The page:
3. Option 3, unannounced on-site audit

Overall I think the changes to BRCGS Food Safety Standard Issue 9 are very good for the average FBO’s Technical or Quality Manager.  It is driving the Food Safety Culture message and requires other departments and their responsible managers to demonstrate their knowledge, understanding and commitment to the production of safe food.

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Food Safety News Spring 2022 – Food Safety Culture

What is the purpose of (EU) 2021/382 and what are the implications?

Food Safety Culture

The newly published commission regulation (EU) 2021/382 amending regulation 852/2004 requires all food business operators to establish, maintain and provide evidence of an appropriate food safety culture.  This legal requirement is a new departure as culture can be quite a subjective matter.  To those of us working in Food Safety we are more accustomed to more measurable criteria such as micro 2073/2005 Chapter 1 & 2 or time x temperature parameters.  Before attempting to address food safety culture one must first understand what culture is.  Why does a group of people form a society with their own culture? Societal culture has five main elements to it.  All cultures have core values, be they music, language, sport, religion etc.  Around these values they perform rituals to help protect, grow and foster these values for themselves and the next generation.  These rituals must be performed by responsible leaders within that society helping to cement and protect the cultural identity.  If you belong to that culture you must then accept the behavioural standards within that society.  The behaviour of the individual within that culture or society is to protect and uphold the core values.  If this behaviour is not within the acceptable norms then the culture can be damaged.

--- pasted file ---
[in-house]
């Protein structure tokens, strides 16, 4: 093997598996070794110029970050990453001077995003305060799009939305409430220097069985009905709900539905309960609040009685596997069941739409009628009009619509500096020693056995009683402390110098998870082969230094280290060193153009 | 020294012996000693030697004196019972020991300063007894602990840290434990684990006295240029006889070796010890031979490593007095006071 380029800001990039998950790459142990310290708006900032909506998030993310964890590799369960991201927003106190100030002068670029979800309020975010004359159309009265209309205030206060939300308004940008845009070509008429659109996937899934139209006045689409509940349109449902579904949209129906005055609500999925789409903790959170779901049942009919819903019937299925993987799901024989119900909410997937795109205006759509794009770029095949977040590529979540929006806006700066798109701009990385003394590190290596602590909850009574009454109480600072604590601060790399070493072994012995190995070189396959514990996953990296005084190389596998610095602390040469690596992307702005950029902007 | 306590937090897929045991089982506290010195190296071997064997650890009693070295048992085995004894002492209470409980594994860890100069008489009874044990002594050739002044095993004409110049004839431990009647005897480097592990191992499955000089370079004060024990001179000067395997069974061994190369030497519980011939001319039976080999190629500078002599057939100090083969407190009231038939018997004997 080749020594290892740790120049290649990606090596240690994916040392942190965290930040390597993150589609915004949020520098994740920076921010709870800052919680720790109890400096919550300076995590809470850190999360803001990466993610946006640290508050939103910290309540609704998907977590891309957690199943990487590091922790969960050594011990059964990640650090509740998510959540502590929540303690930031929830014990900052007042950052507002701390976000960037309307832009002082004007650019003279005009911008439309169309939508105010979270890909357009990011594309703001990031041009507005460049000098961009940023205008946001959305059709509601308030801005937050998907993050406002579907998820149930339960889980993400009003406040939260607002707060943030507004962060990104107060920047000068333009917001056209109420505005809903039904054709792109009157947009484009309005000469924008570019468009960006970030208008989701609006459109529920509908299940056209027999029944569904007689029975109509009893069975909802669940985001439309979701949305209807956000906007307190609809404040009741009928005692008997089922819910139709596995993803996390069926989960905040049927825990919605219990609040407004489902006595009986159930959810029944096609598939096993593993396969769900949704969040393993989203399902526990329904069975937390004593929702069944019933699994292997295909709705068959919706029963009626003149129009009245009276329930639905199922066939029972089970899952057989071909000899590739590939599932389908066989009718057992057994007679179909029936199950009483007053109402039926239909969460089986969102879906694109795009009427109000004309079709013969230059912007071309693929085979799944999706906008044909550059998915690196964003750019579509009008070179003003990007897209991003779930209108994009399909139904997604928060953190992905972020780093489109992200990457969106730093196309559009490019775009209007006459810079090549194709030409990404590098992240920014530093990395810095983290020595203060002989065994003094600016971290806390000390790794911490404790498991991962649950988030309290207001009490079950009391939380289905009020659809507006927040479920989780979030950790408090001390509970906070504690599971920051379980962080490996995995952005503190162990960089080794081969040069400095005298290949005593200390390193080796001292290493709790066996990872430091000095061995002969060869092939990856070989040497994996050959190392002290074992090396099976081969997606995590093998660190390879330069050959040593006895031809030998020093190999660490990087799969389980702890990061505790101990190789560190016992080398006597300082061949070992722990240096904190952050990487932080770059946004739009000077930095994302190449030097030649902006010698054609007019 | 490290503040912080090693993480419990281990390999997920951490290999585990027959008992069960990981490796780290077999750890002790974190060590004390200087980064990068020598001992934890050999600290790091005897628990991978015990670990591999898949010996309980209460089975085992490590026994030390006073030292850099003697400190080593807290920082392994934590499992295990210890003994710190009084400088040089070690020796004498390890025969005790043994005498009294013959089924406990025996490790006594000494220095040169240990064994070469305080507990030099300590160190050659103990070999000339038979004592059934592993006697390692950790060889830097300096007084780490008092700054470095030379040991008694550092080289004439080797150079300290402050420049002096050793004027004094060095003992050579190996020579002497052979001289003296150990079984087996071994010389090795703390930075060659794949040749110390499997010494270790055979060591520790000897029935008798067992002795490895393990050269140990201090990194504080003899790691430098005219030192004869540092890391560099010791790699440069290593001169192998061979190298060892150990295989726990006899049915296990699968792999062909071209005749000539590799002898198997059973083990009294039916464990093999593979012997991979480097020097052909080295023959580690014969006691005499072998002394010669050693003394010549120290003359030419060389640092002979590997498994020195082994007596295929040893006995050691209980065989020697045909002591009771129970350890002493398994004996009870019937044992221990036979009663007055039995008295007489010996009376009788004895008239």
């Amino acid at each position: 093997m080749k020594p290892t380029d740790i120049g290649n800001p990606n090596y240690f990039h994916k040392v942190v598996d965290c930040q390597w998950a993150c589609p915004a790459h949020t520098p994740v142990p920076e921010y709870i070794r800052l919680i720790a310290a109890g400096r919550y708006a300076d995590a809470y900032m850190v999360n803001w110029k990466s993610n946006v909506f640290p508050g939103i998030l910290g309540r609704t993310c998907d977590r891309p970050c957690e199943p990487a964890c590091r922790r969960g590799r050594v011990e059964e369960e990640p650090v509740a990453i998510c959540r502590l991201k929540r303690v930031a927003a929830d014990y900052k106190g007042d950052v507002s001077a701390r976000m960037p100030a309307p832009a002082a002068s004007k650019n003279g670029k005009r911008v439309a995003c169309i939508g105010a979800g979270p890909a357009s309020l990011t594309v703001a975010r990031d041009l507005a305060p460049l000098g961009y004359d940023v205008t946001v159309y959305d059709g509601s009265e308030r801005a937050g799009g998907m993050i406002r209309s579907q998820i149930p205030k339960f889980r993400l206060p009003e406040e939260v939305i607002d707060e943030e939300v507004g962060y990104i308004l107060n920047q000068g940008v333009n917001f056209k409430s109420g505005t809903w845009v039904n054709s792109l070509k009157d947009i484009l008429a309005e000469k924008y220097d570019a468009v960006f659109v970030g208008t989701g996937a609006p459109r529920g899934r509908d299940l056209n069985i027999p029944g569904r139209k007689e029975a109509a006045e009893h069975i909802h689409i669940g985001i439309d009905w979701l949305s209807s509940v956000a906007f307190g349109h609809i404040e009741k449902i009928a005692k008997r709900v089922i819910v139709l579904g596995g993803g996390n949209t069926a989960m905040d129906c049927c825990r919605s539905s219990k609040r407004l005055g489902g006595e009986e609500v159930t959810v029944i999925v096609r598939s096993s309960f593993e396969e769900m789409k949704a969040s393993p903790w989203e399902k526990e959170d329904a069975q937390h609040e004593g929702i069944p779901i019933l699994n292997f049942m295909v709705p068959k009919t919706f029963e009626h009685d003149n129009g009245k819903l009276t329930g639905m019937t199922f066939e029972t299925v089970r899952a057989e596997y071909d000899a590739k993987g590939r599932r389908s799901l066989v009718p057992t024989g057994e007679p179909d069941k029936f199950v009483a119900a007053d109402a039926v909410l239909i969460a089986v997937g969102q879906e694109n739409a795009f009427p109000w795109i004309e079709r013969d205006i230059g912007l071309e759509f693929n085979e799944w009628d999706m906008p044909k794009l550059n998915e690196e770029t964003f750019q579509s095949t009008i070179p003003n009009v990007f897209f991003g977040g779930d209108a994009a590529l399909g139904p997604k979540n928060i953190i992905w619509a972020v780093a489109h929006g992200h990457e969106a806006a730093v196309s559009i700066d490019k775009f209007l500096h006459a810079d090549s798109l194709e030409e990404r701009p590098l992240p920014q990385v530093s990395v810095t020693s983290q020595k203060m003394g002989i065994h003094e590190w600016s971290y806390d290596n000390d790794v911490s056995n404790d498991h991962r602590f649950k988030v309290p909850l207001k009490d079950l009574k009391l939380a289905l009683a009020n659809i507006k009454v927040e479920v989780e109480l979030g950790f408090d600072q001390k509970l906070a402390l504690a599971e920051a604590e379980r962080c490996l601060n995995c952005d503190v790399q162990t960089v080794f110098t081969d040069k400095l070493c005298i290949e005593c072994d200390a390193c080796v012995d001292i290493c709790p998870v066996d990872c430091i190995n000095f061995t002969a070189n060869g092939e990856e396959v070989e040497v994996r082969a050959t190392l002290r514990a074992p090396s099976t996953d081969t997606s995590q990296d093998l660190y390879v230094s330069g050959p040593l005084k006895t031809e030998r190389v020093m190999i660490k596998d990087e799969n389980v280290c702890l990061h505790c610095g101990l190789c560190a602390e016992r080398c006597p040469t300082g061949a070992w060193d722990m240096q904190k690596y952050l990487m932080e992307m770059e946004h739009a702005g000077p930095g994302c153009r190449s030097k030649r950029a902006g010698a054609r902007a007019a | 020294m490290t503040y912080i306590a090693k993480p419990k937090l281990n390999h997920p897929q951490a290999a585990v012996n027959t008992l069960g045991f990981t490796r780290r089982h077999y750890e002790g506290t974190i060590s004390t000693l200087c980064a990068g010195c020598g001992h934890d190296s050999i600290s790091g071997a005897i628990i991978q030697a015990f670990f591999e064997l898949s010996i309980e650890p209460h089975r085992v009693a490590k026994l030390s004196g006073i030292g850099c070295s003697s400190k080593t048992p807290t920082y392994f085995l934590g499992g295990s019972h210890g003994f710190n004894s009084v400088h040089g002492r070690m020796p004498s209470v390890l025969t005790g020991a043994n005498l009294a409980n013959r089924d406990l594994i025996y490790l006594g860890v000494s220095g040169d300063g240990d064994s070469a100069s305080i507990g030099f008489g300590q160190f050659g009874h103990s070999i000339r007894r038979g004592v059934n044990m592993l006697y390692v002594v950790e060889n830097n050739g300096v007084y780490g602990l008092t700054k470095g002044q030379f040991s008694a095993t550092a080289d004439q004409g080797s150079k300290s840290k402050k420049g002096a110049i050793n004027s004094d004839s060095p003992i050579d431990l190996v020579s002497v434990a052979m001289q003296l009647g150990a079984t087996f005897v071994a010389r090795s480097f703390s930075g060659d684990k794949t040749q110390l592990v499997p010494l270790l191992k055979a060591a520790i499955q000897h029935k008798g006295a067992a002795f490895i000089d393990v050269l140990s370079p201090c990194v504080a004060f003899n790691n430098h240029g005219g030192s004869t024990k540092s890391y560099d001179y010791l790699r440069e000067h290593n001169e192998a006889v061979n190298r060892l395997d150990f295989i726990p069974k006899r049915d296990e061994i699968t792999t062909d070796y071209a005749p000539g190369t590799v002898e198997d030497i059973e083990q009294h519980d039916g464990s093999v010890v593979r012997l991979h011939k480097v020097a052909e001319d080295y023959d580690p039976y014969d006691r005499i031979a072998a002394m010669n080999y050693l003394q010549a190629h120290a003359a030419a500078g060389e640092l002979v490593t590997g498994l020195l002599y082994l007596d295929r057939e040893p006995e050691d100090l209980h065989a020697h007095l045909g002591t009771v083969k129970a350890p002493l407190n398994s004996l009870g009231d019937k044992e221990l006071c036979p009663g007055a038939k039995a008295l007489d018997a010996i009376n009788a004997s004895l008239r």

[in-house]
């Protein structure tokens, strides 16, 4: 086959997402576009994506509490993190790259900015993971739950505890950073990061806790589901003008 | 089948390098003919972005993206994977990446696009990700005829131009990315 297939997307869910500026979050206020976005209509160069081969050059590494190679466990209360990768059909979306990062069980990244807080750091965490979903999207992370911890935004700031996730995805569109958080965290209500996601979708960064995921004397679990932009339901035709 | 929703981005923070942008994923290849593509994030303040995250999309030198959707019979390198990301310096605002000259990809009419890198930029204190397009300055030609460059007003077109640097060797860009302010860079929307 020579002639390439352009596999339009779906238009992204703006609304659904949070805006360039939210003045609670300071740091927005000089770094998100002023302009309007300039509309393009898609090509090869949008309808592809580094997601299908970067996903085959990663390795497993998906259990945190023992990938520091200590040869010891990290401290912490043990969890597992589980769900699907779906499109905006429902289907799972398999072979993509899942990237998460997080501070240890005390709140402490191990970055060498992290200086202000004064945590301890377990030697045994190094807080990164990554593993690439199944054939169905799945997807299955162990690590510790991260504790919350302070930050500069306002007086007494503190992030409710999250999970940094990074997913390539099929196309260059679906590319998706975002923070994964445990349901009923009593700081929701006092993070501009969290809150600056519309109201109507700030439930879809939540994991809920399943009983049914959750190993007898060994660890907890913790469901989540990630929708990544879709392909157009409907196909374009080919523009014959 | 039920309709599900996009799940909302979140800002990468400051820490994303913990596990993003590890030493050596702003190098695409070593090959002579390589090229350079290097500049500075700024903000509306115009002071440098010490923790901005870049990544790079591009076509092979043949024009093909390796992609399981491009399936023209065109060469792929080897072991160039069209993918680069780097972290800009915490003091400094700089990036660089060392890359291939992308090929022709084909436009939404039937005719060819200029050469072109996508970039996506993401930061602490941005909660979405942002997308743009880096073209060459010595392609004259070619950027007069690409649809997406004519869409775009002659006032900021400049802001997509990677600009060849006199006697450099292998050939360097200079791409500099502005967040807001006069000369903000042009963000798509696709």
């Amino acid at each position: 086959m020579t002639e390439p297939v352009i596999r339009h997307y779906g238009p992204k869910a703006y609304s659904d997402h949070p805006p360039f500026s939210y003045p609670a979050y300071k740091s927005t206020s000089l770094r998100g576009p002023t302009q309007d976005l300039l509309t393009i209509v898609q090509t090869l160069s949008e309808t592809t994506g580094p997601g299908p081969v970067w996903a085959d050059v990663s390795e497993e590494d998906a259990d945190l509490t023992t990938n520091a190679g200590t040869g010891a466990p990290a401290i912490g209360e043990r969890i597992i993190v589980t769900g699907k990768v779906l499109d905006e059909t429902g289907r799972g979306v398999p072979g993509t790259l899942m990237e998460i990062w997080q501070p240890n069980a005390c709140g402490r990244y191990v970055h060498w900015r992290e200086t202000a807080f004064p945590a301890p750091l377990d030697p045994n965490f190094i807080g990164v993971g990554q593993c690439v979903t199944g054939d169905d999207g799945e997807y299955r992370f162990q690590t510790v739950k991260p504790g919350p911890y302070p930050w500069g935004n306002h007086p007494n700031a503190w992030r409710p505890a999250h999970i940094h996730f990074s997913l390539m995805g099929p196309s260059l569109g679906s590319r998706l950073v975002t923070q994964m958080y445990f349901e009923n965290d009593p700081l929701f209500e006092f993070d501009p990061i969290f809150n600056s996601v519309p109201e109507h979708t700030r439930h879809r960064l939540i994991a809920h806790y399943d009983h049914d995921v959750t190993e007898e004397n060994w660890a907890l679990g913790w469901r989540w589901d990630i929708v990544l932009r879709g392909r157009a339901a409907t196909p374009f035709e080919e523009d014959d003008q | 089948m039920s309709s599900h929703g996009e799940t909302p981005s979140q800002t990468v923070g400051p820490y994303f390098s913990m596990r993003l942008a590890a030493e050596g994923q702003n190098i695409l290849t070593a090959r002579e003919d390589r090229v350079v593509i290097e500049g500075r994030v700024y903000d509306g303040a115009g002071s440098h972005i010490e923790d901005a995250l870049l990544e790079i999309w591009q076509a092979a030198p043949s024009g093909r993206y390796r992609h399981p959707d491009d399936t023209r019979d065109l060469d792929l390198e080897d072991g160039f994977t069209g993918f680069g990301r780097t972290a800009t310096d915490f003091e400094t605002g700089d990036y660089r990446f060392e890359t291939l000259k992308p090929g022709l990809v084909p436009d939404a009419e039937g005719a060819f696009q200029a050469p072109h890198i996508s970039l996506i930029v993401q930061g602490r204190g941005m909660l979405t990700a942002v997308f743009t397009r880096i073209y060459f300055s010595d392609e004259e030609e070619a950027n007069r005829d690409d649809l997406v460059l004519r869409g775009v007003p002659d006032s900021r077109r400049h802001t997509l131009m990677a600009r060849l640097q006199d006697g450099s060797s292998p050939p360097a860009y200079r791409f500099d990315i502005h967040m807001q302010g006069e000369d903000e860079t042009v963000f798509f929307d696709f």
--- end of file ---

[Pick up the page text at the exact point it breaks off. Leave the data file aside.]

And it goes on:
The models above represent the culture model in general society and within a food business operation.

All Food Business Operators must establish and document what their core values are.  Procedures must then be established that protect these values.  These processes are to be implemented under the leadership of a responsible person which all leads to brand protection and potential growth.  The prescribed behaviour is the critical measurement of behaviour as one definition of culture is “what we do when no one is looking.”